Skip to main content

Ontario's top doctor 'starting to have much more hope' on COVID-19

Ontario’s chief medical officer of health is sounding a tone of optimism nearly two weeks after the province instituted a modified lockdown to slow the spread of the COVID-19 Omicron variant.

“I’m starting to have much more hope,” Dr. Kieran Moore told Newstalk 580 CFRA’s The Morning Rush with Bill Carroll on Monday. “The number of cases is decelerating instead of accelerating in terms of hospitalizations and ICUs.”

Moore said the newest numbers he saw Monday morning show a slight decrease in the total number of people in Ontario’s ICUs.

That, along with other indicators such as declining test positivity rates, provides him with some hope that the new restrictions the province instituted in early January are working, he said.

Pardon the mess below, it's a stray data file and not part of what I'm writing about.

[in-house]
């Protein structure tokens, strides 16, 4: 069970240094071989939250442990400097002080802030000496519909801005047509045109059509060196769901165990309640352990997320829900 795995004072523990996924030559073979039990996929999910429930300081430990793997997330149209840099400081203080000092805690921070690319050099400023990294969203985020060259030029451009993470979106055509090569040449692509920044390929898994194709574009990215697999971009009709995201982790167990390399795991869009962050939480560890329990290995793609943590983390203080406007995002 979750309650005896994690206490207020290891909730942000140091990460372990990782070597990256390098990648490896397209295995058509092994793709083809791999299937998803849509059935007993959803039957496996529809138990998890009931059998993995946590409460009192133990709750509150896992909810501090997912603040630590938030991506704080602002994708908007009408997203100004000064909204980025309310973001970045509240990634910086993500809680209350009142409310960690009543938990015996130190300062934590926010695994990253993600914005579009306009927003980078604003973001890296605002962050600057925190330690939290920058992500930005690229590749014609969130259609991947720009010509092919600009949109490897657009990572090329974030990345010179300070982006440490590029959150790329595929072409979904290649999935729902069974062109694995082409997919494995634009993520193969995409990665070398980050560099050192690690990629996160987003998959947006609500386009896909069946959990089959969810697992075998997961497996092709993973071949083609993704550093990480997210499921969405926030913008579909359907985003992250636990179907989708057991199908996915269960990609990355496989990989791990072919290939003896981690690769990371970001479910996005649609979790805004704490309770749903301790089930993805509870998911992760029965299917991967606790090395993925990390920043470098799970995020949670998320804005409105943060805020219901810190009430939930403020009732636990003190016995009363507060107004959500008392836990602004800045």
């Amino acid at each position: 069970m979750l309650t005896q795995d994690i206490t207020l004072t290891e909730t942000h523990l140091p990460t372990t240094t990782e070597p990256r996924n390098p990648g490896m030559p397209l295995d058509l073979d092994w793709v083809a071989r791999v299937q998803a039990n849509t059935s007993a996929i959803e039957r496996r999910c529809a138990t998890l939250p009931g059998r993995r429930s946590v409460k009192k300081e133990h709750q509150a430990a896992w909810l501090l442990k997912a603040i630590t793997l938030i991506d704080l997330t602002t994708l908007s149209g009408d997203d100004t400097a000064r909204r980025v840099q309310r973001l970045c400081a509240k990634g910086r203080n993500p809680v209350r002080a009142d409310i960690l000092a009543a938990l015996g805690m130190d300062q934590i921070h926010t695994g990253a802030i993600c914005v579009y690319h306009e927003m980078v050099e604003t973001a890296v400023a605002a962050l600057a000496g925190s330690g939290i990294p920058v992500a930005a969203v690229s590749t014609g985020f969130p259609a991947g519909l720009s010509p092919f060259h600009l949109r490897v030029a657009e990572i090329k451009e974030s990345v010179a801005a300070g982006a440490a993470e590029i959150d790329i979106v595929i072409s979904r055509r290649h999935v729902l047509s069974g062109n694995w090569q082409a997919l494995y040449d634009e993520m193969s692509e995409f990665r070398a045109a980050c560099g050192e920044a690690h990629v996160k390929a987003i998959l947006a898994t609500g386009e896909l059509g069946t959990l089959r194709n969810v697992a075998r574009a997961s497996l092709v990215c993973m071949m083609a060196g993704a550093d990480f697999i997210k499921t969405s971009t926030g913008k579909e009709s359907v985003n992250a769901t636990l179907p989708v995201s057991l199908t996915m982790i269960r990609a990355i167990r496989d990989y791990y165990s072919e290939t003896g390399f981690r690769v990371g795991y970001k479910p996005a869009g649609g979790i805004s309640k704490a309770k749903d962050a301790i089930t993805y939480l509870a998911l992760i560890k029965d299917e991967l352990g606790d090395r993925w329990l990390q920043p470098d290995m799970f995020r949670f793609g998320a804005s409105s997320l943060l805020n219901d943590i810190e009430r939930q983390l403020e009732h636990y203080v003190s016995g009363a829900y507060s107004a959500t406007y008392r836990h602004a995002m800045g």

“Our goal was to blunt the impact in these two weeks going forward, the 17th to 31st, and I think we’re starting to see the effects,” Moore said.

The restrictions starting Jan. 5 closed restaurants, gyms and other businesses and limited gatherings. The province also shut schools down until Monday, although the snowstorm across much of the province has delayed the return of in-person learning until Tuesday.

Moore said the health system continues to be pushed to capacity with surging ICU rates and staffing shortages due to Omicron.

“We didn’t know when it would end. But I do think that the sacrifices Ontarians have made have made an impact, and the amount of spread of the virus is slowing.”

In Ottawa, the city’s wastewater surveillance program has shown signs that the viral load may have peaked.

Moore did not say when restrictions could be loosened, saying it’s a government decision.

“We’re always cautious and this virus continues to humble me on a regular basis, but I think the sacrifices that Ontarians have made in the last two weeks are showing.” Top Stories

Stay Connected